Pros And Cons Of Quitting Your Job Once Your Wages Get Garnished
Realizing that your wages are being garnished may come as a surprise to you, or you may have expected that it might happen soon. Whatever the case, few people are keen on wage garnishment, and this means that you may start to think about how you can avoid losing this money. One option that you'll likely consider is to quit your job — after all, there's no garnishment if there's no income. Before you make any decisions, it's wise to speak to a garnishment attorney. Here are some pros and cons that you'd face upon quitting your job.
Pro: No More Garnishment
When your wages are garnished, your employer withholds a percentage of what it owes you and passes this money along to the creditor. Should you decide to quit your job, there are no more wages to divide and garnish in this manner. This can be an extremely satisfying situation for you, at least in the short term. For example, you'll no longer feel the frustration that comes with working hard at your job only to be paid a percentage of what you've earned.
Con: No More Income
On the flip side of the decision to quit your job, of course, is the fact that you'll no longer have a source of income. Wage garnishment usually only occurs when you're in the difficult financial position of owing a lot of money — and often, to a number of creditors. While quitting your job might stop the garnishment, it also stops your flow of income, which can be problematic for a number of reasons.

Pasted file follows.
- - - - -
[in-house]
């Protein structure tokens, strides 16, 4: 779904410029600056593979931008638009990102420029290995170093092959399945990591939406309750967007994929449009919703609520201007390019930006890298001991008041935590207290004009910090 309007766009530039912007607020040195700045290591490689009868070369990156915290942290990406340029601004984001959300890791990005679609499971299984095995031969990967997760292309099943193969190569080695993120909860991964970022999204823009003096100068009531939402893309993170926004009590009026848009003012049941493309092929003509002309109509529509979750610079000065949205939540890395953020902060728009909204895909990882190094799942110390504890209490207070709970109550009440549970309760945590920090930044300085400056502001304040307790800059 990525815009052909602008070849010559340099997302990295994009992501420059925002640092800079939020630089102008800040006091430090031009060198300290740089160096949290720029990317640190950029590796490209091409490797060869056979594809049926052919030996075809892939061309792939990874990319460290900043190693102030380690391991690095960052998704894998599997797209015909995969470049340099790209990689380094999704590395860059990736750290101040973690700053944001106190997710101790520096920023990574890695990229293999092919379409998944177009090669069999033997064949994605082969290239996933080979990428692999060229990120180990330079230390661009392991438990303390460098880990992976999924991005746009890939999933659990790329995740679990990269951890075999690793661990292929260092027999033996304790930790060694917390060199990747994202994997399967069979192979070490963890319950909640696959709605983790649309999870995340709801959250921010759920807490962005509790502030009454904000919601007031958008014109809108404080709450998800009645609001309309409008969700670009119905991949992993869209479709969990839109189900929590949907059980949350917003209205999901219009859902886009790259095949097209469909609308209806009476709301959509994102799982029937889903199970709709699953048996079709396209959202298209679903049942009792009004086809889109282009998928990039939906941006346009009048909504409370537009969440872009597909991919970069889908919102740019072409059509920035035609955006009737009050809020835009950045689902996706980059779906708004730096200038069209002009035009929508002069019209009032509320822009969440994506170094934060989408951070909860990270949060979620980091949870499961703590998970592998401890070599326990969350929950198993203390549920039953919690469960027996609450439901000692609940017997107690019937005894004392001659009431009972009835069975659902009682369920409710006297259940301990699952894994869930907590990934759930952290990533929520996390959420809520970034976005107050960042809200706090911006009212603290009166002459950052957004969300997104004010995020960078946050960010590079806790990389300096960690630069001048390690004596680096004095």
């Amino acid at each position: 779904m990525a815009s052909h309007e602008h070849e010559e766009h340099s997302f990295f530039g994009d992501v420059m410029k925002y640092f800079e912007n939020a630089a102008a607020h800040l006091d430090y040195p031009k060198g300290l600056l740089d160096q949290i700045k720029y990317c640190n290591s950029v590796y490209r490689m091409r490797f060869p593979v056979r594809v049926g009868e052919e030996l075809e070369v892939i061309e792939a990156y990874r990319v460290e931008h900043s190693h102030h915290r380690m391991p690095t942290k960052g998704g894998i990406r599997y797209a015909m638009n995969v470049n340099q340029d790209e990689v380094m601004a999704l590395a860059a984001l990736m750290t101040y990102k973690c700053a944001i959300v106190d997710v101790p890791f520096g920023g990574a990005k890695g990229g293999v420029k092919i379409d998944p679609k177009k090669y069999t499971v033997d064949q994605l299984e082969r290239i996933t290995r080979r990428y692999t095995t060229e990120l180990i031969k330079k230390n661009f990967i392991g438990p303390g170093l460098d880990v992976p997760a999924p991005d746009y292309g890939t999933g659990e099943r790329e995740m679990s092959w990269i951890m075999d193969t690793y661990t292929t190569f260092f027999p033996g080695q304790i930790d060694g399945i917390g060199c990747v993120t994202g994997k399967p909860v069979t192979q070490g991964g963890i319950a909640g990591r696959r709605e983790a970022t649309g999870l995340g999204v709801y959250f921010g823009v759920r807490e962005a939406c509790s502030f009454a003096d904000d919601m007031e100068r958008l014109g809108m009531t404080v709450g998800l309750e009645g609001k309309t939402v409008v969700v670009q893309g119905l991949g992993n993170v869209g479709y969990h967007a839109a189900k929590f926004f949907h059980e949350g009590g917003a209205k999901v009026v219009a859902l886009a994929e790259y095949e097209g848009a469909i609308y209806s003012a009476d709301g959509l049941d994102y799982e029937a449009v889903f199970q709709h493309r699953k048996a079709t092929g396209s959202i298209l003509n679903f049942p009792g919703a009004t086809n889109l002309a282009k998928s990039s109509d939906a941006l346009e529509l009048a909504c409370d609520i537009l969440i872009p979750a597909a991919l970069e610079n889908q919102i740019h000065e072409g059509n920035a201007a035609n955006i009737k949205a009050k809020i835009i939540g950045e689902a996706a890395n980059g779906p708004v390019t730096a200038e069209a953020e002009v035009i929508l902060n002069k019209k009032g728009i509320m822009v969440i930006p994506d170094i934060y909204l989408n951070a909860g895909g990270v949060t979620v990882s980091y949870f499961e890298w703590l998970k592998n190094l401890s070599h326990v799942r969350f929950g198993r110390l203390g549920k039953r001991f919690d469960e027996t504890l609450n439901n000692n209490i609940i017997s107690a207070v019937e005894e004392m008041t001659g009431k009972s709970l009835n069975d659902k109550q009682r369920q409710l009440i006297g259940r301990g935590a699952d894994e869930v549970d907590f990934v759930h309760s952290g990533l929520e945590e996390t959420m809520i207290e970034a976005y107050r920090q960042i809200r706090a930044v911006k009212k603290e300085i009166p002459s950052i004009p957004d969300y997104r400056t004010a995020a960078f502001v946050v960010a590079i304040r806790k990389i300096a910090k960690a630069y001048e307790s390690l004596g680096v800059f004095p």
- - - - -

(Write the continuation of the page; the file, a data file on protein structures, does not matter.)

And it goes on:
Pro: Ability To Find Something Else
Some people who face wage garnishment abruptly quit their jobs and then seek another job — perhaps one that pays well because of tipping. For example, if you were to quit your job and then take a job as a valet, your creditors might eventually catch up to you and begin to garnish this income, too. But, you'd have your tips as a steady source of income, and that may make a difference in your financial health.
Con: It Seems Evasive
The creditors who are already trying to get money that you owe them are likely frustrated with your lack of paying what you owe, and they aren't going to be happy when they learn that you've quit your job. To the creditors, this action can seem as though you're deliberately trying to evade them — which, technically, you are — and this may compel them to take more drastic measures to get the money that you owe.
For more information about how to handle wage garnishment, work with a local lawyer like Stuart J Sinsheimer Attorney at Law.